Below is an account of the barbary of the French colonel Audéoud and his men after their victory in Sikasso. The original in French can be found here on Jacques Morel’s page; the translation to English is brought to you by Dr. Y., Afrolegends.com .

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Mali_Tieba Traore

Monument of Tieba Traoré in Sikasso (Source: Wikipedia)

In April 1898, the colonel Audéoud who is looking for a boost for his promotion, sends captain Morisson demand from Babemba, Tieba’s successor, the “Fama” of Sikasso (in modern-day Mali), and ally – imprudent – of the French in their war against Samori, the establishment of a French garrison in his capital. Babemba refuses. It is war, and the siege of Sikasso where violent counter-attacks of the besieged repeatedly endanger the French troops. But with only three remaining enclosures still standing after resisting for fifteen months to Samori, “the fortress does not last two days when faced with modern artillery,” says Gilbert Comte.

Sikasso resists street by street. A French officer, taking part in the capture of Sikasso, describes the city as such:

“After the siege, the assault. Babemba kills himself. We give the order to plunder. Everything is taken or killed. All the captives, roughly 4000, are herded together.

The colonel [Audéoud] starts the distribution. He himself used to write in a notebook, then gave it up saying, “Share this among yourselves!”. The sharing took place with arguments and blows. Then back on our way! Each European is given a wife of his choice… On our way back we did intervals of forty kilometers with these captives. Children and all those who are tired are killed with the butt of the gun and the bayonet…

Babemba Traore

Monument of Babemba Traoré in Sikasso (Source: Face2FaceAfrica.com)

The corpses were left by the roadsides. A woman is found crouching. She is pregnant. We push her with the butt of the gun. She gives birth standing while walking. Has cut the umbilical cord and abandoned the child without looking back to see whether it’s a boy or a girl.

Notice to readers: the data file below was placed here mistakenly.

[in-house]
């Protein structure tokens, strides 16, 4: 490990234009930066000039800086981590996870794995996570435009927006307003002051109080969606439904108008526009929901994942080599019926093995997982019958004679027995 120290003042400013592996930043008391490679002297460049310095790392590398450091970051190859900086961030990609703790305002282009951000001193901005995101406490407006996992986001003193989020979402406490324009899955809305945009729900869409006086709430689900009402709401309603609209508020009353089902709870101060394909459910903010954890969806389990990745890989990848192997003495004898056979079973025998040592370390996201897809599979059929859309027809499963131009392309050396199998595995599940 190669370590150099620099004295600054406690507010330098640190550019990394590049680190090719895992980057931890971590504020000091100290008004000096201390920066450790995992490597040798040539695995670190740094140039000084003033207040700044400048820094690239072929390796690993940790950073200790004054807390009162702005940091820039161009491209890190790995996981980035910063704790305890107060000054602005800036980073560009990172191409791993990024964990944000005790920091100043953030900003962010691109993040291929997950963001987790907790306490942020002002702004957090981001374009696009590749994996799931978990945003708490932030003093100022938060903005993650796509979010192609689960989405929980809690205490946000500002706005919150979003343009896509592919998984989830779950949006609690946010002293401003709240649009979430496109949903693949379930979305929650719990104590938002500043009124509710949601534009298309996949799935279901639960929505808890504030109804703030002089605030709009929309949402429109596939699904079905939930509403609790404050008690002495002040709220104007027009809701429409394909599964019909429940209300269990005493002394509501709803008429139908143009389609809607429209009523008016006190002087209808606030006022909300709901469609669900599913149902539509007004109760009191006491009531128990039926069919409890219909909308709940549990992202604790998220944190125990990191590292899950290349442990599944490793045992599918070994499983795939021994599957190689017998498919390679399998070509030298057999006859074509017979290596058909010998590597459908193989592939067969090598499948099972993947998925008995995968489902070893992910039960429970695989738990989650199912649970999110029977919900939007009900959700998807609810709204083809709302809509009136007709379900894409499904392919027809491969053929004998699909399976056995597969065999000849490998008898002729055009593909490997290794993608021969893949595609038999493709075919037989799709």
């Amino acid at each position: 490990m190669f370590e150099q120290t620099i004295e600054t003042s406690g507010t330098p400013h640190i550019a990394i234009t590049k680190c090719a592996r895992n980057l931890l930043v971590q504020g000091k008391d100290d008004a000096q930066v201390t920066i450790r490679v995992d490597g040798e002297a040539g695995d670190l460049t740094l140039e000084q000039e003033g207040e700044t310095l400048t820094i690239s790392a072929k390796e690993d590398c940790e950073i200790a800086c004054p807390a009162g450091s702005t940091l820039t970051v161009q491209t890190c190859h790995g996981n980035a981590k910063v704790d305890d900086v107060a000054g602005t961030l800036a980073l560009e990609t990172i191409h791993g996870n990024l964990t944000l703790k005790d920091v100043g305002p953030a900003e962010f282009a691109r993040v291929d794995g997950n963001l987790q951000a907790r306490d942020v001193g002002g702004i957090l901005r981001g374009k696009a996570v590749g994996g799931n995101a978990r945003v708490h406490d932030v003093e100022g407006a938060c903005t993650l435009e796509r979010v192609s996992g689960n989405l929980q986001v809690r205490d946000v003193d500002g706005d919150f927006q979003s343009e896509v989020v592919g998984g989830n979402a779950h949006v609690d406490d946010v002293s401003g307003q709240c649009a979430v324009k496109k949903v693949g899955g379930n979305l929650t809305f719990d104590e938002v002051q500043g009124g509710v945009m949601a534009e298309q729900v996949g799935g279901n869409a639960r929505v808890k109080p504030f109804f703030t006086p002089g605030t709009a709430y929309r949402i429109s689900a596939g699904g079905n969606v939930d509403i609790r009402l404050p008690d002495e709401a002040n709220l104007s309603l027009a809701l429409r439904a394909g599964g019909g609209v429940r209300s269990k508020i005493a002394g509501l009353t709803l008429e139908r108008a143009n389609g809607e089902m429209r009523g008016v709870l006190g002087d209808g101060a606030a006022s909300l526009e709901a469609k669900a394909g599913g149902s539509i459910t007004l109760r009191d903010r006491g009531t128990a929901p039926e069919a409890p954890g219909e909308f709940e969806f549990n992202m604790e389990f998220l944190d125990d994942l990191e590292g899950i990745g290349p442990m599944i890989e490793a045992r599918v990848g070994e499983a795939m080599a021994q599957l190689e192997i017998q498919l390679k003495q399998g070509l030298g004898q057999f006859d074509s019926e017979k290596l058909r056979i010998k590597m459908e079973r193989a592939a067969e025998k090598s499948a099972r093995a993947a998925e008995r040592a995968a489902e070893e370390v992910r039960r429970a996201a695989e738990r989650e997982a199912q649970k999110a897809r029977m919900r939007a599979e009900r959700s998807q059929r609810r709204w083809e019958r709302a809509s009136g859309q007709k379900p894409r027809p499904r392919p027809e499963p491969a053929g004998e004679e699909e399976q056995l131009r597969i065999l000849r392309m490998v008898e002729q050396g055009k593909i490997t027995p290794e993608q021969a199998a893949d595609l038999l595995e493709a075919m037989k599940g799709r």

During those intervals, the men requisitioned on the way to carry millet stay five days without rations; receive fifty strokes of rope if they take a handful of the millet they are carrying. 

The sharpshooters got so many captives that it was impossible to house and feed them.”

Sources: P. Vigné d’Octon, La Gloire du sabre, Paris, Flammarion, 1900; cité par Jean Suret-Canale, Afrique Noire, Occidentale et Centrale, Éditions sociales, 1968, page 274-275; Gilbert Comte, L’empire triomphant, Denoël, 1988, page 85-86.

Posted by: Dr. Y. | February 25, 2020

The Tata of Sikasso: an African Fortifying Wall

Mali_Tata de Sikasso

The tata of Sikasso, illustration by Édouard Riou published in Du Niger au golfe de Guinée, Hachette, 1892, by L.G Binger, p. 95

Have you ever heard about the Tata of Sikasso or Sikasso Tata, a fortifying wall built in Mali which sustained attacks by some of the greatest conquerors of its time, including none other than the great Samori Touré ? and which was destroyed by the French colonial army ? This structure was probably stronger than some forts found in Europe. This defensive wall is quite reminiscent of the Great Wall of China.

Mali_Tieba Traore

Monument of Tieba Traore in Sikasso (Source: Wikipedia)

The Tata of Sikasso, locally known as Tarakoko, is a fortress built during the reign of King Tieba Traoré between 1877 and 1897, in modern Mali. Tieba Traoré, whose mother came from Sikasso, became King of the Kénédougou Empire and moved its capital to the city of Sikasso. He established his palace on the sacred Mamelon hill and constructed a tata or fortifying wall to defend against the attacks of both the Malinke conqueror Samori Touré and the French colonial army. The city withstood a long siege from 1887 to 1888 but fell to the French in 1898. This fortified wall was reinforced by Babemba Traoré, Tieba Traoré’s brother, who had succeeded him as king.

The Tata of Sikasso was built for the protection of the city, in a military style. It used to extend through an area of 41 hectares, with its walls reinforced with the addition of earthen walls, bars, and alternate stone beds; the intervals of which were filled with ferrous gravel, earth, and stones. At the time of Samori Touré’s unsuccessful siege, which lasted 15 months from March 1887 to June 1888, the tata had three concentric enclosures.

The exterior of the tata was 9 km long, 6 m (∼20 ft) wide at the base and 2 m (∼7 ft) high at the summit. Its height varies between 4 to 6 m.